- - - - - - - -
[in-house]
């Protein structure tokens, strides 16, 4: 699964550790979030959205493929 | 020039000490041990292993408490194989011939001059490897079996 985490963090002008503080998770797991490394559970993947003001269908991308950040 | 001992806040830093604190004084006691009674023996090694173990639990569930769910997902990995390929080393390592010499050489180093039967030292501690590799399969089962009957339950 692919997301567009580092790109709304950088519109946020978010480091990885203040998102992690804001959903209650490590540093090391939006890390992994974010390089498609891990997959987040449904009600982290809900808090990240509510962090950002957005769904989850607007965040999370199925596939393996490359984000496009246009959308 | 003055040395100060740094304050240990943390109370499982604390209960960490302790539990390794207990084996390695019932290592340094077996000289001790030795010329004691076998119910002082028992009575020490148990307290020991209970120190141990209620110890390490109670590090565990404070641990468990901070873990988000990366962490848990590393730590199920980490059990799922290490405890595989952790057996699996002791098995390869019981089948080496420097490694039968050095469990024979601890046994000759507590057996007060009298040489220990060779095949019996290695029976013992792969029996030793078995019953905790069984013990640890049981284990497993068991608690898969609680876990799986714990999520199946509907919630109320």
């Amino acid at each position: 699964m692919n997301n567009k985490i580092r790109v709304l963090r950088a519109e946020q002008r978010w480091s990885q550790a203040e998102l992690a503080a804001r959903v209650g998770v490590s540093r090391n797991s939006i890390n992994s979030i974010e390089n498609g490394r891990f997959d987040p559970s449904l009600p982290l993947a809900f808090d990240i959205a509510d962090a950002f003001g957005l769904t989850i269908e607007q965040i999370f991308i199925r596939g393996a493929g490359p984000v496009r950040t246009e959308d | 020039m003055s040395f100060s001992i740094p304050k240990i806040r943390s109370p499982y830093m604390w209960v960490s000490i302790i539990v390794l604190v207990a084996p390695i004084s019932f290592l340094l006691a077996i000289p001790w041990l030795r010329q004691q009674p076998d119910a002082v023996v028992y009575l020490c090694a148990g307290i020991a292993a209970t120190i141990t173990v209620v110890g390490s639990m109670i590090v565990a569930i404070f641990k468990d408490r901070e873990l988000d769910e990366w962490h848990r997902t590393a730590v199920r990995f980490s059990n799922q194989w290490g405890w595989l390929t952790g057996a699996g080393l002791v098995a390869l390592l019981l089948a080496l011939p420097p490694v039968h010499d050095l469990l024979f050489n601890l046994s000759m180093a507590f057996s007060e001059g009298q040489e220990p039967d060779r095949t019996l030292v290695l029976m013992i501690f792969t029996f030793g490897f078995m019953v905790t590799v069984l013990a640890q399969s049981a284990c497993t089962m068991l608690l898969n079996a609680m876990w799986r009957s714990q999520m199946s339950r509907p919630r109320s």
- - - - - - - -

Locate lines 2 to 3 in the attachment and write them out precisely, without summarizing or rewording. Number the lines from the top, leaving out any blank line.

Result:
């Protein structure tokens, strides 16, 4: 699964550790979030959205493929 | 020039000490041990292993408490194989011939001059490897079996 985490963090002008503080998770797991490394559970993947003001269908991308950040 | 001992806040830093604190004084006691009674023996090694173990639990569930769910997902990995390929080393390592010499050489180093039967030292501690590799399969089962009957339950 692919997301567009580092790109709304950088519109946020978010480091990885203040998102992690804001959903209650490590540093090391939006890390992994974010390089498609891990997959987040449904009600982290809900808090990240509510962090950002957005769904989850607007965040999370199925596939393996490359984000496009246009959308 | 003055040395100060740094304050240990943390109370499982604390209960960490302790539990390794207990084996390695019932290592340094077996000289001790030795010329004691076998119910002082028992009575020490148990307290020991209970120190141990209620110890390490109670590090565990404070641990468990901070873990988000990366962490848990590393730590199920980490059990799922290490405890595989952790057996699996002791098995390869019981089948080496420097490694039968050095469990024979601890046994000759507590057996007060009298040489220990060779095949019996290695029976013992792969029996030793078995019953905790069984013990640890049981284990497993068991608690898969609680876990799986714990999520199946509907919630109320």
């Amino acid at each position: 699964m692919n997301n567009k985490i580092r790109v709304l963090r950088a519109e946020q002008r978010w480091s990885q550790a203040e998102l992690a503080a804001r959903v209650g998770v490590s540093r090391n797991s939006i890390n992994s979030i974010e390089n498609g490394r891990f997959d987040p559970s449904l009600p982290l993947a809900f808090d990240i959205a509510d962090a950002f003001g957005l769904t989850i269908e607007q965040i999370f991308i199925r596939g393996a493929g490359p984000v496009r950040t246009e959308d | 020039m003055s040395f100060s001992i740094p304050k240990i806040r943390s109370p499982y830093m604390w209960v960490s000490i302790i539990v390794l604190v207990a084996p390695i004084s019932f290592l340094l006691a077996i000289p001790w041990l030795r010329q004691q009674p076998d119910a002082v023996v028992y009575l020490c090694a148990g307290i020991a292993a209970t120190i141990t173990v209620v110890g390490s639990m109670i590090v565990a569930i404070f641990k468990d408490r901070e873990l988000d769910e990366w962490h848990r997902t590393a730590v199920r990995f980490s059990n799922q194989w290490g405890w595989l390929t952790g057996a699996g080393l002791v098995a390869l390592l019981l089948a080496l011939p420097p490694v039968h010499d050095l469990l024979f050489n601890l046994s000759m180093a507590f057996s007060e001059g009298q040489e220990p039967d060779r095949t019996l030292v290695l029976m013992i501690f792969t029996f030793g490897f078995m019953v905790t590799v069984l013990a640890q399969s049981a284990c497993t089962m068991l608690l898969n079996a609680m876990w799986r009957s714990q999520m199946s339950r509907p919630r109320s």